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Last Updated: Wednesday, 20 October, 2004, 21:02 GMT 22:02 UK
Blair challenged on troops move
Black Watch soldiers in Basra
There are morale worries for the Black Watch
Tony Blair has been challenged to put the UK's decision on a US request for back-up from British troops in Iraq to a vote of MPs.

Liberal Democrat leader Charles Kennedy joined 44 Labour MPs in saying there should be a Commons test for the move.

In the Commons, Mr Blair insisted no decision had been made on sending troops to a new part of Iraq and said it would depend on army chiefs.

The Tories asked why the mooted troops move was necessary.

It is thought redeploying the British soldiers to the area south-west of Baghdad would free US troops for an assault on Falluja.

'Valley of death'

In a Commons motion, the 44 Labour MPs say the move would "significantly increase the risk" to British troops.

Mr Kennedy said he would not support any new troop deployment which went further than helping British soldiers carry out their current role.

He asked: "If the prime minister in due course is confident of the case for acceding to the request the Americans have made, will he then come to test his arguments and put it to the House for a decision?"

As allies with the USA we should be fully prepared and willing participants
Tony Oliver, London, UK

Scottish National Party leader Alex Salmond later said it was right for MPs to decide whether Black Watch soldiers were sent to a "valley of death" in Iraq.

The prime minister did not answer the vote calls directly but said he would not politically overrule advice from military commanders.

Mr Blair said if the troops were redeployed they would remain under British military command, and that, whatever was decided, Black Watch soldiers would return to the UK by Christmas.

Why necessary?

Conservative leader Michael Howard said he did not support calls for a vote.

But he asked why it was necessary to redeploy 650 British troops when there were 130,000 US troops in the country.

Mr Blair said not all American forces were right for the job and he rebutted claims the request was in any way linked to the US presidential elections.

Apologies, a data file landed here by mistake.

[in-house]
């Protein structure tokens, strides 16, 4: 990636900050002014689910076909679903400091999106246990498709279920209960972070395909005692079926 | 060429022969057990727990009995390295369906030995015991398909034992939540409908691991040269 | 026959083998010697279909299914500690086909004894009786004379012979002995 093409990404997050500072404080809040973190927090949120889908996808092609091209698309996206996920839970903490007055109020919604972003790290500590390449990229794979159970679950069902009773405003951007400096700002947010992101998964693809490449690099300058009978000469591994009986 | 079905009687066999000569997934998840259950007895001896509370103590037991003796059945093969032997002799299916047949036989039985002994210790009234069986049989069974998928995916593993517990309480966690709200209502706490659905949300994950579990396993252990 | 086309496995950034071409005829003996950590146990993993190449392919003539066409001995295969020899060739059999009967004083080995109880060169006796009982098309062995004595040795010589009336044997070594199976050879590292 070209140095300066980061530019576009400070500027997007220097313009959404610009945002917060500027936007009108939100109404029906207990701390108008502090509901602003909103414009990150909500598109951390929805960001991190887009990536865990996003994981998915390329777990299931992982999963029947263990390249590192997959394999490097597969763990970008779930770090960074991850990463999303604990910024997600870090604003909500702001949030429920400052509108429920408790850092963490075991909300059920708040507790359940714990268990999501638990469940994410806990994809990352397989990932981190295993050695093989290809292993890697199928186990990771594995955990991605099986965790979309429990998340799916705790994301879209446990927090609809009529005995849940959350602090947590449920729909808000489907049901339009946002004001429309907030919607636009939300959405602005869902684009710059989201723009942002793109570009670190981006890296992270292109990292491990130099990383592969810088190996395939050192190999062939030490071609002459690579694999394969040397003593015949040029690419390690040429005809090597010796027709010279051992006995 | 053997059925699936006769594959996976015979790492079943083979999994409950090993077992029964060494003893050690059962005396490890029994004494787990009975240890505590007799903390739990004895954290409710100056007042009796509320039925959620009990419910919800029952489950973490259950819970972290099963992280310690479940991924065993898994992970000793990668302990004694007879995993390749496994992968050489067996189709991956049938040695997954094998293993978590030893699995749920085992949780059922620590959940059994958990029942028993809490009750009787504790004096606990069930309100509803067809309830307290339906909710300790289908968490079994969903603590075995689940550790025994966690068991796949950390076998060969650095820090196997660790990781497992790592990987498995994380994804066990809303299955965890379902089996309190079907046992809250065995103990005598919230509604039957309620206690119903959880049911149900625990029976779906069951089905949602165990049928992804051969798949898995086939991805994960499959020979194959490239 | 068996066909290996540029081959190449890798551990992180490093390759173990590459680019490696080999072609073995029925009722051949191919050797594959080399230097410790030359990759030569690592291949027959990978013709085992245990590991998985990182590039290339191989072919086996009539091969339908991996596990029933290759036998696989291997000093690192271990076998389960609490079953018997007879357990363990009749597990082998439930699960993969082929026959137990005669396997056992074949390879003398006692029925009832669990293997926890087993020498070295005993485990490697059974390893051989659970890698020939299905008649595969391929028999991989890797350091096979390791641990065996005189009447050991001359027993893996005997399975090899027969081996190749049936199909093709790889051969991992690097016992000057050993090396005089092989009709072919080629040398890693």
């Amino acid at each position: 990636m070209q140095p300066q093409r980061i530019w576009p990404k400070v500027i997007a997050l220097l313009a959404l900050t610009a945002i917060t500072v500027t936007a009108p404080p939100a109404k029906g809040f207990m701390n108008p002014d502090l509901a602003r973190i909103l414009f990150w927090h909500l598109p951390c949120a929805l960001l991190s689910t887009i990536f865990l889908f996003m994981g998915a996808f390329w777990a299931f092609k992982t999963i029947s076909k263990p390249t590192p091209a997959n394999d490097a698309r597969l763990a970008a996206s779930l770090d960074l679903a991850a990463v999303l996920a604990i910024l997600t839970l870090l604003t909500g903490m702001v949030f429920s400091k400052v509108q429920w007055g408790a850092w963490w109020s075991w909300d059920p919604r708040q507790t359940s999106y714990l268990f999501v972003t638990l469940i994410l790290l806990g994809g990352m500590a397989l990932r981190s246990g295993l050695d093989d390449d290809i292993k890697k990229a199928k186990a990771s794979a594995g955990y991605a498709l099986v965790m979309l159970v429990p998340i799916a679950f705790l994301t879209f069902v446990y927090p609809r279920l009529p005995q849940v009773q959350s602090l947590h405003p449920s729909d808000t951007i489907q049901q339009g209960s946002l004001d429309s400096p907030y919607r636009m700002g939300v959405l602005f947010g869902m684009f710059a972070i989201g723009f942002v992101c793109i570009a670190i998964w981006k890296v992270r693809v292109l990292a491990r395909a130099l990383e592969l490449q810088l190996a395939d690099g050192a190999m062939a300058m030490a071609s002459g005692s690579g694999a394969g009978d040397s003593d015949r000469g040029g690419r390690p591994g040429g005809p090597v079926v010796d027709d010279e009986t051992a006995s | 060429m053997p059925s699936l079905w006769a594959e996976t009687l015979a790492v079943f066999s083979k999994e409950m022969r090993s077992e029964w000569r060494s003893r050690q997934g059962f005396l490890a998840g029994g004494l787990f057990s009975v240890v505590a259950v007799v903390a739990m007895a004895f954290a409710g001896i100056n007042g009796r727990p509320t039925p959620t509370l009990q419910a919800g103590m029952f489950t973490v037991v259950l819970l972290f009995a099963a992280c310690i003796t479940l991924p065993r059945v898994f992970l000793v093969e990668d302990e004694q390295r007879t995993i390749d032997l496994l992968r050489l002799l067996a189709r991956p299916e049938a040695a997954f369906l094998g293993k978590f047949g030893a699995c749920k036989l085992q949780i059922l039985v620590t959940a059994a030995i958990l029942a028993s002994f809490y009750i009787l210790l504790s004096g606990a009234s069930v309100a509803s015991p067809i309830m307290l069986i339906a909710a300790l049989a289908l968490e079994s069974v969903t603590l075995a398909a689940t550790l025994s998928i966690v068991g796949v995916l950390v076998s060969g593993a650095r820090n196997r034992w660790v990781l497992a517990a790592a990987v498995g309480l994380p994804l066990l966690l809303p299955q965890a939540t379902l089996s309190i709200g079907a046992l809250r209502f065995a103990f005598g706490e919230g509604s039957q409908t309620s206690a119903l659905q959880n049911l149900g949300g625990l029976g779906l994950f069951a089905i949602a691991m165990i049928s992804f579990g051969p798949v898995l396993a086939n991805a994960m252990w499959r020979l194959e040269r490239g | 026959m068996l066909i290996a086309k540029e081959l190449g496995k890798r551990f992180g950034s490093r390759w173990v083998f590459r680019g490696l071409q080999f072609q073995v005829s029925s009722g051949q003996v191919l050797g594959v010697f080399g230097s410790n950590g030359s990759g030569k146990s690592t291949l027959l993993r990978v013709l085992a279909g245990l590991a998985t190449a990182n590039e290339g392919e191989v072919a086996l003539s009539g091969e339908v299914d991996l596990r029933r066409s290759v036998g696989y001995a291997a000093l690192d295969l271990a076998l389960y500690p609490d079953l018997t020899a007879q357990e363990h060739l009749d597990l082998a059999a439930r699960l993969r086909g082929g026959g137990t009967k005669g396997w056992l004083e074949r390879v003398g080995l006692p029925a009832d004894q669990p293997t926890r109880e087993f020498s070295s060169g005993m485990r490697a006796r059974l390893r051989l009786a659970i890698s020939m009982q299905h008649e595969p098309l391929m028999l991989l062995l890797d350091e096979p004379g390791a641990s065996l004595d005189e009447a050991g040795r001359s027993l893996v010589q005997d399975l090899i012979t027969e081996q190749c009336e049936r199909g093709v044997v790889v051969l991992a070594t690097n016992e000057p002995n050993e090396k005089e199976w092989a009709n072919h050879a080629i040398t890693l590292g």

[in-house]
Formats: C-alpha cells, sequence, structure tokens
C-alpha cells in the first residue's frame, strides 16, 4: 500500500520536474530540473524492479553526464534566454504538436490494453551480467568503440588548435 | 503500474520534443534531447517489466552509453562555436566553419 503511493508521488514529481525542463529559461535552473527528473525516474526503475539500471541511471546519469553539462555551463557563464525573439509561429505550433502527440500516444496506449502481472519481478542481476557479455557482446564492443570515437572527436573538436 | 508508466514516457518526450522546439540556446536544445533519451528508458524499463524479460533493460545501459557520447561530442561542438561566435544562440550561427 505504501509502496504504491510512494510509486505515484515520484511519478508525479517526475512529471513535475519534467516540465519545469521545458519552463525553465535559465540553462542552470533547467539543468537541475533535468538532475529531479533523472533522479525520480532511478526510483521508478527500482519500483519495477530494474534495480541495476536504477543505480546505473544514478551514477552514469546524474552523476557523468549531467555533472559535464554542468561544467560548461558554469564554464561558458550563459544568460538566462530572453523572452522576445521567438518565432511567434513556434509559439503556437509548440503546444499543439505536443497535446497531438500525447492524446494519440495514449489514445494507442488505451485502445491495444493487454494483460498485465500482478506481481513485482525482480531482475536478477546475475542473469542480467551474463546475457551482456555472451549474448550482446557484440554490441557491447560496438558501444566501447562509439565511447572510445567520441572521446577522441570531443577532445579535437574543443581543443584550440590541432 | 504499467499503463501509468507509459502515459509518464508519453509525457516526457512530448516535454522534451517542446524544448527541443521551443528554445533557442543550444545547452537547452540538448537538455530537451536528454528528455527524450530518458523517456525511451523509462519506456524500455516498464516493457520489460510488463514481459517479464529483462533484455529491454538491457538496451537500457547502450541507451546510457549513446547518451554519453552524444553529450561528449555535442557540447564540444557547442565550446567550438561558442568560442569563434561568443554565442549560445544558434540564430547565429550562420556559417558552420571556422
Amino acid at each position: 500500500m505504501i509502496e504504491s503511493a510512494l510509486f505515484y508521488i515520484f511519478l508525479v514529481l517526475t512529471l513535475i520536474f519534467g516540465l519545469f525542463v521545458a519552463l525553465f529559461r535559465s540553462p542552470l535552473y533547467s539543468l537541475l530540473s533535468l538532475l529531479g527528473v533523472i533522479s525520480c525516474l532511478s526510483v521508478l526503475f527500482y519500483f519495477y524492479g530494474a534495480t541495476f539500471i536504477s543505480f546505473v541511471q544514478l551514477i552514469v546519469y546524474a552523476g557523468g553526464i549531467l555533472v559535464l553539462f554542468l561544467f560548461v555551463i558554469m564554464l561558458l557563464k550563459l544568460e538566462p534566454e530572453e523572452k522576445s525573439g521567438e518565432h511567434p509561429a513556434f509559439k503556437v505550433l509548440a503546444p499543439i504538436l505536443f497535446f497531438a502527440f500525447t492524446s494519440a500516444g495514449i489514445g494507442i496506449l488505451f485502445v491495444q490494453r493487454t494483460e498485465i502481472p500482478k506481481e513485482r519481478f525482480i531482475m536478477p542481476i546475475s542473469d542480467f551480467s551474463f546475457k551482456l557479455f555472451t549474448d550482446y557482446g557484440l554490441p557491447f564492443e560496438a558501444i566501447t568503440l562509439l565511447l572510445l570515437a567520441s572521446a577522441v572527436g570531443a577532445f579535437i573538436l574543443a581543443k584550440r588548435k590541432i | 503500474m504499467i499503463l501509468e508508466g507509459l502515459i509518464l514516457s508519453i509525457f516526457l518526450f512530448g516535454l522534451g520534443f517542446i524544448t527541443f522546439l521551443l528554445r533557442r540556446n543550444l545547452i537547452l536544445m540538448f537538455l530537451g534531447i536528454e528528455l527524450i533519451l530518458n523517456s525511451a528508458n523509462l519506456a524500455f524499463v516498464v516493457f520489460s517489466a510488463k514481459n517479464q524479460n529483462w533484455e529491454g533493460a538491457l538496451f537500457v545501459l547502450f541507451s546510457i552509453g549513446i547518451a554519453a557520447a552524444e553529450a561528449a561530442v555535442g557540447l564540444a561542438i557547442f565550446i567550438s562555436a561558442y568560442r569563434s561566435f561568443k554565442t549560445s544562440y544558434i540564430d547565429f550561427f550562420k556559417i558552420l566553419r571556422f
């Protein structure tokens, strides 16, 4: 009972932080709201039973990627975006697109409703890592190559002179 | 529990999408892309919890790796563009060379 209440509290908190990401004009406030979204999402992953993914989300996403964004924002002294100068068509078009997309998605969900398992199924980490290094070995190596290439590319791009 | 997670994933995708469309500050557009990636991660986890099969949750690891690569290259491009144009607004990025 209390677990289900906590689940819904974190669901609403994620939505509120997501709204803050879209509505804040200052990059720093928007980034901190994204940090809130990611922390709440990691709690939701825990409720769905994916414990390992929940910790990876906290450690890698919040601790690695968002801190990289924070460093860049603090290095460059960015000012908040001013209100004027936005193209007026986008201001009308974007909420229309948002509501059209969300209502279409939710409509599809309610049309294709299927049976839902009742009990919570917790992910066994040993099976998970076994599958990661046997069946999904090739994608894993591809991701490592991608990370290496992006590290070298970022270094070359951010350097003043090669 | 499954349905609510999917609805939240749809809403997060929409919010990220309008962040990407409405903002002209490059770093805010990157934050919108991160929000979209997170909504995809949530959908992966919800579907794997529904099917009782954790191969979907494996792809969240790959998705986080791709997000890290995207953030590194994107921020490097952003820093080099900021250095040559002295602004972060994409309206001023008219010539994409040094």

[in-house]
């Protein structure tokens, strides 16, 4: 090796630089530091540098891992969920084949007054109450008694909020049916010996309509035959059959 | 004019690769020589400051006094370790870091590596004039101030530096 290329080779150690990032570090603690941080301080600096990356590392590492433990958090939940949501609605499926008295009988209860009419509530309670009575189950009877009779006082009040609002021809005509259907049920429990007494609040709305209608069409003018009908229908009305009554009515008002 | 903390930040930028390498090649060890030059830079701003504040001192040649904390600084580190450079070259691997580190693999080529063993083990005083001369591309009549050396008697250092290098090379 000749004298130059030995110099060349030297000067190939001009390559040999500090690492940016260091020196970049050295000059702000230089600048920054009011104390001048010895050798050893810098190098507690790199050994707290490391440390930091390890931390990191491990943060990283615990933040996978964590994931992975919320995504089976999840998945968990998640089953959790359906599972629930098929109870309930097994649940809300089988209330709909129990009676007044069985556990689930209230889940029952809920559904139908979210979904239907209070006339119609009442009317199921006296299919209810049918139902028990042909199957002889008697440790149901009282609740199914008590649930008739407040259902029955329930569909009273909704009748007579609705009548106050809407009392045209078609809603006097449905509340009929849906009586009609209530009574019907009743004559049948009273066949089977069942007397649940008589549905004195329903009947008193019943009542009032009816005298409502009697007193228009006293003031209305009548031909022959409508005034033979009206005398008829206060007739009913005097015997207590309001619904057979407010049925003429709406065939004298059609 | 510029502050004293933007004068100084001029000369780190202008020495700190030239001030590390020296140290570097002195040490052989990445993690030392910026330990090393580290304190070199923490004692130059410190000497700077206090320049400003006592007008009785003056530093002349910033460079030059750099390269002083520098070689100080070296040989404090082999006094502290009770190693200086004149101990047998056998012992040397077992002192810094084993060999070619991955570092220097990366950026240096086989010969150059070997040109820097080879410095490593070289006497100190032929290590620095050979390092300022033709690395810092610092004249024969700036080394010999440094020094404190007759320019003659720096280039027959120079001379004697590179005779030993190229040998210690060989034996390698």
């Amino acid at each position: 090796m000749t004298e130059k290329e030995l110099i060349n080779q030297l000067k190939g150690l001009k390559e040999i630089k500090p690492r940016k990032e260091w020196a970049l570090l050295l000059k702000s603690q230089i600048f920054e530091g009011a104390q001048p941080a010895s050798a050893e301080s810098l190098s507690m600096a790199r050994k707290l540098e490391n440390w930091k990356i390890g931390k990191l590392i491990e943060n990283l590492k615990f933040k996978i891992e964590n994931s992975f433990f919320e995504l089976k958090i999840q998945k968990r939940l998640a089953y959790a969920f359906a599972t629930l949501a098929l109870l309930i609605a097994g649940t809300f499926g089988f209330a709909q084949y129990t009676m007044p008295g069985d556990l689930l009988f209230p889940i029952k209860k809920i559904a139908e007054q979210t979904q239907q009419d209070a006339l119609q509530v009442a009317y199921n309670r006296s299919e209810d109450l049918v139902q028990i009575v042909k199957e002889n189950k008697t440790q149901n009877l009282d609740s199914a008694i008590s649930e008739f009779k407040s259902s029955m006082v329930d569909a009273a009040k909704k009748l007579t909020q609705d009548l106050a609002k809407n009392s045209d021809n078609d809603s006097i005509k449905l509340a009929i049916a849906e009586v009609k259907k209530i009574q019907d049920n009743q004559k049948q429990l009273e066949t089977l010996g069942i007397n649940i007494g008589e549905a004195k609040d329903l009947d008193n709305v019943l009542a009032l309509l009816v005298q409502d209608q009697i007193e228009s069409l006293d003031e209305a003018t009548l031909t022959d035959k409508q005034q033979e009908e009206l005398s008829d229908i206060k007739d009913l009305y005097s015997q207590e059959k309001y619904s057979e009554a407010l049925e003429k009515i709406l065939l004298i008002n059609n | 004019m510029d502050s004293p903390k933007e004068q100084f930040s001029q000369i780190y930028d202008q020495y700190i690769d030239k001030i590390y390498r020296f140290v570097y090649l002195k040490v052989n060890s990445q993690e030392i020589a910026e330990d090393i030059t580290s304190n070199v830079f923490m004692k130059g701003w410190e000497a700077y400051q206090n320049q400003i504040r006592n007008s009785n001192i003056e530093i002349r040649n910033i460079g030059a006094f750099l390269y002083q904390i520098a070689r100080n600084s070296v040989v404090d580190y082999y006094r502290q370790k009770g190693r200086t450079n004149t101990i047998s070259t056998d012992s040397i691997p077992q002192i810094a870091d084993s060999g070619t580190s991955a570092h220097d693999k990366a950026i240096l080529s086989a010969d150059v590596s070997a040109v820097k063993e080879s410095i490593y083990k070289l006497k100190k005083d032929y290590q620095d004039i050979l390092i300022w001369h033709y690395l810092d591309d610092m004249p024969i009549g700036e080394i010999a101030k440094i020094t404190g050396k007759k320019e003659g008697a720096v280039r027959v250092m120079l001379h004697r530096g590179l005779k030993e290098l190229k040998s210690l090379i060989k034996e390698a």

"I don't believe our commanders... would want the British troops to do this unless they would it was necessary for the achievement of our overall aims," he said.

He criticised ill-informed speculation that the troops could be sent to Baghdad or Falluja.

But he could not give more details, saying it was not right to advertise troop moves to terrorists.

Mr Blair also paid tribute to the work of charity worker Margaret Hassan, who is being held hostage in Iraq.

'No decision'

Earlier, Downing Street refused to discuss details of the timetable for the possible deployment, insisting the decision would be made in the normal way.

That has led to some speculation that it may be delayed until after the US Presidential election.

Despite ministers' assurances, the Daily Telegraph quotes unnamed defence sources saying a decision was made more than a week ago.

9,200 troops deployed to the Gulf, almost 7,500 in Iraq
1,400 of those are reservists
Most troops in Basra and al Muthanna provinces
1 Mechanised Brigade is currently 'lead formation'
6,315 troops from 10 nations also serve in the area

A military reconnaissance team visited the proposed new operations area on Tuesday and has yet to produce its full report.

The general insisted the UK could refuse the American request.

But he said: "I don't think it would be militarily sensible to do so.

"The request is in response to the situation on the ground. There's been a spike in insurgent activity as a result of the Ramadan period."

'Weeks not months'

General McColl said other issues would be discussed in London, including concerns for the morale of soldiers of the Black Watch.

British commanders in south-east Iraq had been consulted about the possible effects the potential gap the move could create in the region near Basra.

"The view is that this is an acceptable risk," said General McColl, who suggested the deployment was likely to last "weeks not months".

But Air Marshal Sir John Walker, ex-deputy head of the Joint Intelligence Committee, told BBC Radio 4's World At One: "If we get engulfed in the American heavy-handed approach up in Baghdad we could lose a lot of the good will that we picked up in the very good work that was being done in Basra."

The Commons defence select committee is asking Defence Secretary Geoff Hoon to appear for questioning about what its chairman called a "highly contentious decision".

Nearly 7,500 British troops are currently serving in southern Iraq, based mainly around the port of Basra.

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